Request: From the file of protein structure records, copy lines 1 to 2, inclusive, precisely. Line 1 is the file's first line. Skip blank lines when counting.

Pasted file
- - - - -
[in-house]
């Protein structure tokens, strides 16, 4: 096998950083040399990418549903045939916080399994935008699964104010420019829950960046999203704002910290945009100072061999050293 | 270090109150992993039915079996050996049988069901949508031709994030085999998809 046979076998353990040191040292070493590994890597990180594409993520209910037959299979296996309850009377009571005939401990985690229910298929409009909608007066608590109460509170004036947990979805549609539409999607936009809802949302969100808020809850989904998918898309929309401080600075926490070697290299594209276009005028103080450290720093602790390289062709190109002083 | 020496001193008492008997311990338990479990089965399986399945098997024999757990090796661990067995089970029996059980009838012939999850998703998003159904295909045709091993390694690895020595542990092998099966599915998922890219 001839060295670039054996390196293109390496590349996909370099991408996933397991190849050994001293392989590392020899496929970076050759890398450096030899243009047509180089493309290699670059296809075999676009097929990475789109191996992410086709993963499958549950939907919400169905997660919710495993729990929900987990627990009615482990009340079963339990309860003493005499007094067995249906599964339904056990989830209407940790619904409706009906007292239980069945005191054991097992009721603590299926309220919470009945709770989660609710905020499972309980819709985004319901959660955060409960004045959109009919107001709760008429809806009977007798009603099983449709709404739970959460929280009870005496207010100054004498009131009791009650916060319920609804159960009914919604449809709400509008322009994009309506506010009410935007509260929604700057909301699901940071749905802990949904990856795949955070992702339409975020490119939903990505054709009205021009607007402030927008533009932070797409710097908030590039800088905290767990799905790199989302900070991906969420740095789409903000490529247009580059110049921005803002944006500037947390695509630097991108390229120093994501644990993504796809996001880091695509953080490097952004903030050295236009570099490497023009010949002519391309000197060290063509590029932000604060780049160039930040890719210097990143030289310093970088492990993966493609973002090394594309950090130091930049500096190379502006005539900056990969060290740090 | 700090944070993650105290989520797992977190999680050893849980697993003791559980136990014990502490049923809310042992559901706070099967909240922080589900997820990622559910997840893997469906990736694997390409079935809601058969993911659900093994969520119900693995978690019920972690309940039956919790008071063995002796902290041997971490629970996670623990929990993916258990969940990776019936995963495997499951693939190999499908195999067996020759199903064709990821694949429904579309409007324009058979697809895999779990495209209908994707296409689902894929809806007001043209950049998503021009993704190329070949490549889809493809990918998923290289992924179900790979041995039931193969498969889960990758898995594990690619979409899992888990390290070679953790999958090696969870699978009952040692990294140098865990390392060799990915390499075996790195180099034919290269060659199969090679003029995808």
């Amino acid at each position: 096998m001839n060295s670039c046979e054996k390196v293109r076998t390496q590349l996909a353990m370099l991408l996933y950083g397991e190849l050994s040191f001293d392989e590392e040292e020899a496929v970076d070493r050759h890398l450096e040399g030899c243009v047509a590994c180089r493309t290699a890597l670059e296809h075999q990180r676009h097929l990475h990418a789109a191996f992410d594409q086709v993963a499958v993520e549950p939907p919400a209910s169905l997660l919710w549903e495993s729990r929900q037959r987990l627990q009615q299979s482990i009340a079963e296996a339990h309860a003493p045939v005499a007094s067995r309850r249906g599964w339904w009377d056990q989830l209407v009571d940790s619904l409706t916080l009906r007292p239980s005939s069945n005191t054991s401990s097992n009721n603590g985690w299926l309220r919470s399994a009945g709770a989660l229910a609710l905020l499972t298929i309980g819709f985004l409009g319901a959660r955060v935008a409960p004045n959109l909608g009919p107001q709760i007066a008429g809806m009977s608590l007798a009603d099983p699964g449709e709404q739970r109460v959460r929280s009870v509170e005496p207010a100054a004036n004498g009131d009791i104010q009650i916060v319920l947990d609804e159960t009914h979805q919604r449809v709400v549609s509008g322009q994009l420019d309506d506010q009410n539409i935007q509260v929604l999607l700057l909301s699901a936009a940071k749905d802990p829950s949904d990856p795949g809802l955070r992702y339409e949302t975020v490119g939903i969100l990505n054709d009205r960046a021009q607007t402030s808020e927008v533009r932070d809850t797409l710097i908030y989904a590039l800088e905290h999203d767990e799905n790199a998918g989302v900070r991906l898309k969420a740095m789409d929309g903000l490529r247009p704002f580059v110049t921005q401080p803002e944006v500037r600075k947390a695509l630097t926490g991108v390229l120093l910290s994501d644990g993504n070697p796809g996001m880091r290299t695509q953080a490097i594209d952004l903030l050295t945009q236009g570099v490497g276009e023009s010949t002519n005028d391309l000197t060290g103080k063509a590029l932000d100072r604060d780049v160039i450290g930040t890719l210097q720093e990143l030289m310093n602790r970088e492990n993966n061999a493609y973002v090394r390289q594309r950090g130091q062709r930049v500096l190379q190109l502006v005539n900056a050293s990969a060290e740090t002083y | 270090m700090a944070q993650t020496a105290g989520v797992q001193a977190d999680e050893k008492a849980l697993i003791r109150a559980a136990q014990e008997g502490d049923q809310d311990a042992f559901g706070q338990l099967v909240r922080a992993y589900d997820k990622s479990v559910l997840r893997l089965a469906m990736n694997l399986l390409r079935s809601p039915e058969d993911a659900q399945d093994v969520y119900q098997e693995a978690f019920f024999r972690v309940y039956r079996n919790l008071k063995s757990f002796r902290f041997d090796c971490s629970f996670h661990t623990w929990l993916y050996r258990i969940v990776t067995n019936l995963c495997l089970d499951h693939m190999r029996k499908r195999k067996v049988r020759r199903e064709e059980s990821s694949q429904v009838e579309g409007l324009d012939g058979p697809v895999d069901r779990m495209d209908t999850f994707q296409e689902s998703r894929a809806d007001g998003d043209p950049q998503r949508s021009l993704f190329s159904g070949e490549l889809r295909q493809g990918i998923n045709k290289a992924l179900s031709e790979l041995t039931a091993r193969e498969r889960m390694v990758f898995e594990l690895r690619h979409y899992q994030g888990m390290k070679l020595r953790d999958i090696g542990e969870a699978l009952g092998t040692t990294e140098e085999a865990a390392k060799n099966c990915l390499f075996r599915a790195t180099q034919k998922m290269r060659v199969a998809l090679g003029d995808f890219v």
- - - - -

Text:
[in-house]
């Protein structure tokens, strides 16, 4: 096998950083040399990418549903045939916080399994935008699964104010420019829950960046999203704002910290945009100072061999050293 | 270090109150992993039915079996050996049988069901949508031709994030085999998809 046979076998353990040191040292070493590994890597990180594409993520209910037959299979296996309850009377009571005939401990985690229910298929409009909608007066608590109460509170004036947990979805549609539409999607936009809802949302969100808020809850989904998918898309929309401080600075926490070697290299594209276009005028103080450290720093602790390289062709190109002083 | 020496001193008492008997311990338990479990089965399986399945098997024999757990090796661990067995089970029996059980009838012939999850998703998003159904295909045709091993390694690895020595542990092998099966599915998922890219 001839060295670039054996390196293109390496590349996909370099991408996933397991190849050994001293392989590392020899496929970076050759890398450096030899243009047509180089493309290699670059296809075999676009097929990475789109191996992410086709993963499958549950939907919400169905997660919710495993729990929900987990627990009615482990009340079963339990309860003493005499007094067995249906599964339904056990989830209407940790619904409706009906007292239980069945005191054991097992009721603590299926309220919470009945709770989660609710905020499972309980819709985004319901959660955060409960004045959109009919107001709760008429809806009977007798009603099983449709709404739970959460929280009870005496207010100054004498009131009791009650916060319920609804159960009914919604449809709400509008322009994009309506506010009410935007509260929604700057909301699901940071749905802990949904990856795949955070992702339409975020490119939903990505054709009205021009607007402030927008533009932070797409710097908030590039800088905290767990799905790199989302900070991906969420740095789409903000490529247009580059110049921005803002944006500037947390695509630097991108390229120093994501644990993504796809996001880091695509953080490097952004903030050295236009570099490497023009010949002519391309000197060290063509590029932000604060780049160039930040890719210097990143030289310093970088492990993966493609973002090394594309950090130091930049500096190379502006005539900056990969060290740090 | 700090944070993650105290989520797992977190999680050893849980697993003791559980136990014990502490049923809310042992559901706070099967909240922080589900997820990622559910997840893997469906990736694997390409079935809601058969993911659900093994969520119900693995978690019920972690309940039956919790008071063995002796902290041997971490629970996670623990929990993916258990969940990776019936995963495997499951693939190999499908195999067996020759199903064709990821694949429904579309409007324009058979697809895999779990495209209908994707296409689902894929809806007001043209950049998503021009993704190329070949490549889809493809990918998923290289992924179900790979041995039931193969498969889960990758898995594990690619979409899992888990390290070679953790999958090696969870699978009952040692990294140098865990390392060799990915390499075996790195180099034919290269060659199969090679003029995808």